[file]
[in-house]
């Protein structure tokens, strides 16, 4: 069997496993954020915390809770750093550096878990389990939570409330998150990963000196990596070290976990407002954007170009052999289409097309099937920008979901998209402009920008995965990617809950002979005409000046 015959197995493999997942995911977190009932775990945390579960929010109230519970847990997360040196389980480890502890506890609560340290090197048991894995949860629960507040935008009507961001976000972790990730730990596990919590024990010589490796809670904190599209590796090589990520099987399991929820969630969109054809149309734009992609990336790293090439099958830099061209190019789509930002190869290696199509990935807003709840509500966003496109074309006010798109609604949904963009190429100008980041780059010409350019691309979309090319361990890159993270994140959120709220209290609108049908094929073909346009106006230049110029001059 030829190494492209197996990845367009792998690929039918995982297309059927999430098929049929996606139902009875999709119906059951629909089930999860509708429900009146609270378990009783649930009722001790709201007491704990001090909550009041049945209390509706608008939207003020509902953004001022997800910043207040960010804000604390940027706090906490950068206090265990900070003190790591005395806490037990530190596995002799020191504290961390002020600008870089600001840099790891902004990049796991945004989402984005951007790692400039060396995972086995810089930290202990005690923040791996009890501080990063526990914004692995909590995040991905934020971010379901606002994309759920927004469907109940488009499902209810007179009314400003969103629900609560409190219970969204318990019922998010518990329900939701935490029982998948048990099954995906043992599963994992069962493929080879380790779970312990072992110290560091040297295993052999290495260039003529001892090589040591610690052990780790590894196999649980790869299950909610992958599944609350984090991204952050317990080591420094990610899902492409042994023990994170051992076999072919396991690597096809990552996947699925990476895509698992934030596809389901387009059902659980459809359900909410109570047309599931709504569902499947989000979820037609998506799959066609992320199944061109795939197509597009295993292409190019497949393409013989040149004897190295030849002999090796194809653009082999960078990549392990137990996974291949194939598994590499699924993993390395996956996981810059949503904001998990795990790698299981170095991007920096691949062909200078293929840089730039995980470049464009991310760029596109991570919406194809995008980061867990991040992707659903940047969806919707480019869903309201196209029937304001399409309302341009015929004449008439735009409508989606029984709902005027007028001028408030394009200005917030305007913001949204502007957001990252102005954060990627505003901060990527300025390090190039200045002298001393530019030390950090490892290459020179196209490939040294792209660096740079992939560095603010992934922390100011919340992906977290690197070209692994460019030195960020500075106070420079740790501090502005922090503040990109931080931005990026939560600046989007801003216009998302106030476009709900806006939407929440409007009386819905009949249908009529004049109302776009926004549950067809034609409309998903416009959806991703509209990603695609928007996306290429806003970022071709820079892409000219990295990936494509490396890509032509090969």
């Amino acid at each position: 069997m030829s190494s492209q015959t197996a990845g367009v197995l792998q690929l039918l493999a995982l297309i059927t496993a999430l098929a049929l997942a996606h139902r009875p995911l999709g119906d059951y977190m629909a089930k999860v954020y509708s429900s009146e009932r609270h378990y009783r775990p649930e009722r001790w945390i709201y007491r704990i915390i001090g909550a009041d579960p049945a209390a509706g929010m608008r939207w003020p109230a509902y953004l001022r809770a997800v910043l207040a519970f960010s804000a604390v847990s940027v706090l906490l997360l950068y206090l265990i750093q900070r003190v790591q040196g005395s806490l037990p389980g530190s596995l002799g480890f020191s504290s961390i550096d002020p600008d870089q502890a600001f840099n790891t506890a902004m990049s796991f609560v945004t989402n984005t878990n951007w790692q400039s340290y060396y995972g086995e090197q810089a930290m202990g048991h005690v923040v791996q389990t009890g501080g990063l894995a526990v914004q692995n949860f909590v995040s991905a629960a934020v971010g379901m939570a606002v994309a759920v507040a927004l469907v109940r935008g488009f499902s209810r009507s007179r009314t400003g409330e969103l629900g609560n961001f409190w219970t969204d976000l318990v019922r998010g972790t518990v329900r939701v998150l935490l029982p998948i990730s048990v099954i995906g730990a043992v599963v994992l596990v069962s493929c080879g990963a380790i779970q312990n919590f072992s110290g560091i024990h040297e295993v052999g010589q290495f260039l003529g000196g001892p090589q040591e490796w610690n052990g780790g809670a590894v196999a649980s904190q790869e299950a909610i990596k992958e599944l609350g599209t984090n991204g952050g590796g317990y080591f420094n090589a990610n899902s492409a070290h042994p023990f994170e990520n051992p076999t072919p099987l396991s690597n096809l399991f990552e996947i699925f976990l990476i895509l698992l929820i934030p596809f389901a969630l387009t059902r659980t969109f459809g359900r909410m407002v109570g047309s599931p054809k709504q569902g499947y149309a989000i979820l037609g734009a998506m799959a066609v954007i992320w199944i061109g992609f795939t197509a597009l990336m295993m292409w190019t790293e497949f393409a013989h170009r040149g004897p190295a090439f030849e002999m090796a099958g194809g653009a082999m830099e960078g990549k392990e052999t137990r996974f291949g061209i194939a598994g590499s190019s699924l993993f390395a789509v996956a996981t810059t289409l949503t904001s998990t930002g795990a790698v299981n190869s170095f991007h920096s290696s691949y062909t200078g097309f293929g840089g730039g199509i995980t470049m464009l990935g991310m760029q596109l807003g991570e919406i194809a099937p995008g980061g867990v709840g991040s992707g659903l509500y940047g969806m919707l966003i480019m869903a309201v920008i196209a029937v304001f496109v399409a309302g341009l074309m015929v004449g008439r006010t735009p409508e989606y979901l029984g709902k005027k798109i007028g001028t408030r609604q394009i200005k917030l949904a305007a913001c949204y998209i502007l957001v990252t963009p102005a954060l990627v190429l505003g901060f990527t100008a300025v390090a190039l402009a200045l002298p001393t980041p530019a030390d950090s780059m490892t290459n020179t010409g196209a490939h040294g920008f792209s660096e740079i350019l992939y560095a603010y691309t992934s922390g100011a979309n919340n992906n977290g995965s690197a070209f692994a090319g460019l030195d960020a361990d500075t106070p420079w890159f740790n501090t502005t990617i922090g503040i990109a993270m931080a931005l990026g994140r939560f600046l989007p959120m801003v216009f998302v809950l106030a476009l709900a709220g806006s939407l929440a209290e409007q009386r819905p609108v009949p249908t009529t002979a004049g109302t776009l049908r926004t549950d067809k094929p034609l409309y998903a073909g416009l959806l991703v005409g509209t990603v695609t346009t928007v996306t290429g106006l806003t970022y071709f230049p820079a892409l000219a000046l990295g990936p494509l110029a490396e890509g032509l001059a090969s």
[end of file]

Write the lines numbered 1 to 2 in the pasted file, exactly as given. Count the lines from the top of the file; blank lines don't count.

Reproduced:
[in-house]
């Protein structure tokens, strides 16, 4: 069997496993954020915390809770750093550096878990389990939570409330998150990963000196990596070290976990407002954007170009052999289409097309099937920008979901998209402009920008995965990617809950002979005409000046 015959197995493999997942995911977190009932775990945390579960929010109230519970847990997360040196389980480890502890506890609560340290090197048991894995949860629960507040935008009507961001976000972790990730730990596990919590024990010589490796809670904190599209590796090589990520099987399991929820969630969109054809149309734009992609990336790293090439099958830099061209190019789509930002190869290696199509990935807003709840509500966003496109074309006010798109609604949904963009190429100008980041780059010409350019691309979309090319361990890159993270994140959120709220209290609108049908094929073909346009106006230049110029001059 030829190494492209197996990845367009792998690929039918995982297309059927999430098929049929996606139902009875999709119906059951629909089930999860509708429900009146609270378990009783649930009722001790709201007491704990001090909550009041049945209390509706608008939207003020509902953004001022997800910043207040960010804000604390940027706090906490950068206090265990900070003190790591005395806490037990530190596995002799020191504290961390002020600008870089600001840099790891902004990049796991945004989402984005951007790692400039060396995972086995810089930290202990005690923040791996009890501080990063526990914004692995909590995040991905934020971010379901606002994309759920927004469907109940488009499902209810007179009314400003969103629900609560409190219970969204318990019922998010518990329900939701935490029982998948048990099954995906043992599963994992069962493929080879380790779970312990072992110290560091040297295993052999290495260039003529001892090589040591610690052990780790590894196999649980790869299950909610992958599944609350984090991204952050317990080591420094990610899902492409042994023990994170051992076999072919396991690597096809990552996947699925990476895509698992934030596809389901387009059902659980459809359900909410109570047309599931709504569902499947989000979820037609998506799959066609992320199944061109795939197509597009295993292409190019497949393409013989040149004897190295030849002999090796194809653009082999960078990549392990137990996974291949194939598994590499699924993993390395996956996981810059949503904001998990795990790698299981170095991007920096691949062909200078293929840089730039995980470049464009991310760029596109991570919406194809995008980061867990991040992707659903940047969806919707480019869903309201196209029937304001399409309302341009015929004449008439735009409508989606029984709902005027007028001028408030394009200005917030305007913001949204502007957001990252102005954060990627505003901060990527300025390090190039200045002298001393530019030390950090490892290459020179196209490939040294792209660096740079992939560095603010992934922390100011919340992906977290690197070209692994460019030195960020500075106070420079740790501090502005922090503040990109931080931005990026939560600046989007801003216009998302106030476009709900806006939407929440409007009386819905009949249908009529004049109302776009926004549950067809034609409309998903416009959806991703509209990603695609928007996306290429806003970022071709820079892409000219990295990936494509490396890509032509090969």